In taking a national snapshot of the shoplifting problem, the Times story cut to Boulder, where "one writer was even busted stealing his own books." The Times, which didn't name the author, talked to Christopher Ohman, who was manager of the Boulder Book Store at the time.
"I think he felt somewhat entitled to the copies," Ohman told the Times, conceding that the author's alcohol problem might also have led to the attempted theft.
"In some ways, I can kind of understand that logic," he said. "I mean, it's a commonly held misconception that authors get as many copies of their books as they want, and that's not always the case."
Scott Foley, who is now the floor manager for the Boulder Bookstore, wouldn't disclose the name of the thieving author but said his attempt to swipe his own tome has become an infamous story told during security training for new bookstore employees.
Speculation as to the identity of the thief is engaged in on Gawker.
In the news recently has been the fight between Walmart and Amazon over book prices. There has been discussion of what impact this would have on the publishing industry. I found an interesting/funny picture of a bookmark on Flickr that shows that book discounting in chain stores is not a new thing.
Edit: Moved the image to a server with higher transfer and bandwidth.
From Shelf Awareness:
Sheryl Cotleur, the buyer at Book Passage, Corte Madera, CA, shared the following great story with us:
We had a wonderful thing just happen at Book Passage. A woman named Diana Phillips gave her partner, Diane Allevato, 63 minutes of shopping here for books for her 63rd birthday. Diane came in with lists (she prepared for weeks), her partner used a timer and off she went. I was given notice and did some decorating beforehand and had signs made welcoming her. Diane ended up with 73 books, which is pretty amazing as she tried to spend a few minutes with any book she wasn't sure of to consider its appeal.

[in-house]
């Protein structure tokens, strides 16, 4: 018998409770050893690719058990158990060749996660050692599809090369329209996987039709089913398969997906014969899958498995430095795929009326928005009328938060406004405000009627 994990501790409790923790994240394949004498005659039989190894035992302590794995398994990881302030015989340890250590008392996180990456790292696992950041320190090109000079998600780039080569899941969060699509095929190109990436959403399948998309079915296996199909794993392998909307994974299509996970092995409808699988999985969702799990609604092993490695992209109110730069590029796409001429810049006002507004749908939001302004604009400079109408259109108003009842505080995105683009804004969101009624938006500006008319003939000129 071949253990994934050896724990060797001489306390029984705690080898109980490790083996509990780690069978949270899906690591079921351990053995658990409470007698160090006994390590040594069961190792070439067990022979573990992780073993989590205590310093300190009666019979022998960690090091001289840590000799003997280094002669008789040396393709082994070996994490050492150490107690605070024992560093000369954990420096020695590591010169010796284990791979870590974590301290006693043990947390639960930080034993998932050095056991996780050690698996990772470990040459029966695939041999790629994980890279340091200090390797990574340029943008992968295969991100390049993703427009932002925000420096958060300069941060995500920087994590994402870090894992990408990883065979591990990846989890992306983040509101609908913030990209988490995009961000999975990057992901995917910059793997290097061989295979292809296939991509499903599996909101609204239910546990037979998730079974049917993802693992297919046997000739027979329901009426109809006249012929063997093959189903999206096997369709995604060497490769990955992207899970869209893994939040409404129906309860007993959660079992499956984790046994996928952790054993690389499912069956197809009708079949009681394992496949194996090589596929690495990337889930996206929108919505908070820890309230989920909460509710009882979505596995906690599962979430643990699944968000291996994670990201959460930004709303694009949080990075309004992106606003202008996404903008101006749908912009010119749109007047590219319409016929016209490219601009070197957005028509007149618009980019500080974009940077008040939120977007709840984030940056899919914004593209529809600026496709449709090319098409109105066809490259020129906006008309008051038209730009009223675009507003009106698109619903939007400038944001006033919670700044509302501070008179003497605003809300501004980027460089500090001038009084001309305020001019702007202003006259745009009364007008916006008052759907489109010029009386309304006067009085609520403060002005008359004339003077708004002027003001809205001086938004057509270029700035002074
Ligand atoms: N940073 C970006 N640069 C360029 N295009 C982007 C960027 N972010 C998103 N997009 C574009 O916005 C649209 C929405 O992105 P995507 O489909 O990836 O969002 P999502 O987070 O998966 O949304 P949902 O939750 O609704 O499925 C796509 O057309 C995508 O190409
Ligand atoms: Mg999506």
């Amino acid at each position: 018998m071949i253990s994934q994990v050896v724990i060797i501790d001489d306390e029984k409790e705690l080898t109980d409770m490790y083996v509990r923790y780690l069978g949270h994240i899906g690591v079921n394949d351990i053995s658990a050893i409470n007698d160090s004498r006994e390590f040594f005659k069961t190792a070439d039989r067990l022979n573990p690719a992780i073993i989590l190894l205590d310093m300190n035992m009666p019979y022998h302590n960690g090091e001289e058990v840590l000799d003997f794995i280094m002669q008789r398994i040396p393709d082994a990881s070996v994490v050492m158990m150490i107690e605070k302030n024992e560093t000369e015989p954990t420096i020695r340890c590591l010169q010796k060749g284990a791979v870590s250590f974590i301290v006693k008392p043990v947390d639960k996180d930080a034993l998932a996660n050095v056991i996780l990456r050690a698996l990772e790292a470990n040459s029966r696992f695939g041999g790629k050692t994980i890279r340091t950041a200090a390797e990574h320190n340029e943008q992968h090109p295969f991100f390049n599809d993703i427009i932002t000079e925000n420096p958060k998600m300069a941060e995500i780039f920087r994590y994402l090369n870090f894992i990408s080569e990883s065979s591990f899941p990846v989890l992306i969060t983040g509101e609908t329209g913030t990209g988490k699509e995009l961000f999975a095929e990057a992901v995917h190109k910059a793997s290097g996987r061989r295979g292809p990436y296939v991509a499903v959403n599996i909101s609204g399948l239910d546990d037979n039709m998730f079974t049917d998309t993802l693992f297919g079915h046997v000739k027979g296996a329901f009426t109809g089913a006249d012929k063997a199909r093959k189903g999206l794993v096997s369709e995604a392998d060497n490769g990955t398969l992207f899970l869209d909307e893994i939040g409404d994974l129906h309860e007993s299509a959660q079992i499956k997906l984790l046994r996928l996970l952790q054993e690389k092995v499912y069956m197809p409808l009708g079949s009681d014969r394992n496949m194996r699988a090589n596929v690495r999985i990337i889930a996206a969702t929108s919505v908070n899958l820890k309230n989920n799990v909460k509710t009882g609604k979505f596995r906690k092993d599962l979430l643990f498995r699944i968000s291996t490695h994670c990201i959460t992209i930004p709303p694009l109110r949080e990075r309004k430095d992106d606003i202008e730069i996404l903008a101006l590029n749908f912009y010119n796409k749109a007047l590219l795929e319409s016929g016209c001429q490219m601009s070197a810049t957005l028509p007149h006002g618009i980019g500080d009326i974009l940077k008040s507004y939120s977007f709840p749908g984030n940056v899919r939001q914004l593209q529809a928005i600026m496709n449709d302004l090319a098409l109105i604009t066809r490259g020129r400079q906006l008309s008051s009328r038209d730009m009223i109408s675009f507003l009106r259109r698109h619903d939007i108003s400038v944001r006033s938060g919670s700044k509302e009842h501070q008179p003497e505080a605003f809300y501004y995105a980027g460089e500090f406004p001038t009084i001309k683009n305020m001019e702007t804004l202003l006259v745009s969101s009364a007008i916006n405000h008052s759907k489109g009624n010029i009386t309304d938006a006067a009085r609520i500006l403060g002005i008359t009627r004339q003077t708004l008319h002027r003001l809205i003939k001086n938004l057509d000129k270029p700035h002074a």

People whose old books, CDs, DVDs and video games are collecting dust on their shelves will soon have another way to resell them on the Web.
On Monday, Glyde, a start-up based in Palo Alto, Calif., plans to introduce a Web site intended to make it simple for people to buy and sell used media products.
The company, which will be challenging formidable giants like eBay and Amazon.com, is the brainchild of Simon Rothman, who worked at eBay from 1999 to 2005 and was the primary creator and executive in charge of its automotive site, eBay Motors.
From the Shatzkin Files, a blog by publishing industry consultant Mike Shatzkin.
There is considerable concern among the trade publishing establishment about the future of brick-and-mortar stores. As well there should be. Retail stores provide the most efficient promotion opportunities for books: putting them in front of people poised to buy. They give clear signals about sales appeal by positioning and piles of stock of varying sizes; they make it possible to “look inside” of illustrated books in ways that no online presentation can match; they enable discovery through serendipity; and they put more different book choices in front of any person faster and more efficiently than any web page or smart phone screen possibly can.
But they’re troubled. Same store sales, or what the Brits call “like-for-like”, have been declining. That may be partly due to the recession, but it is also due to factors that won’t go away: shifts of sales to the Internet, to ebooks, and perhaps to substitutes in other media and the Web.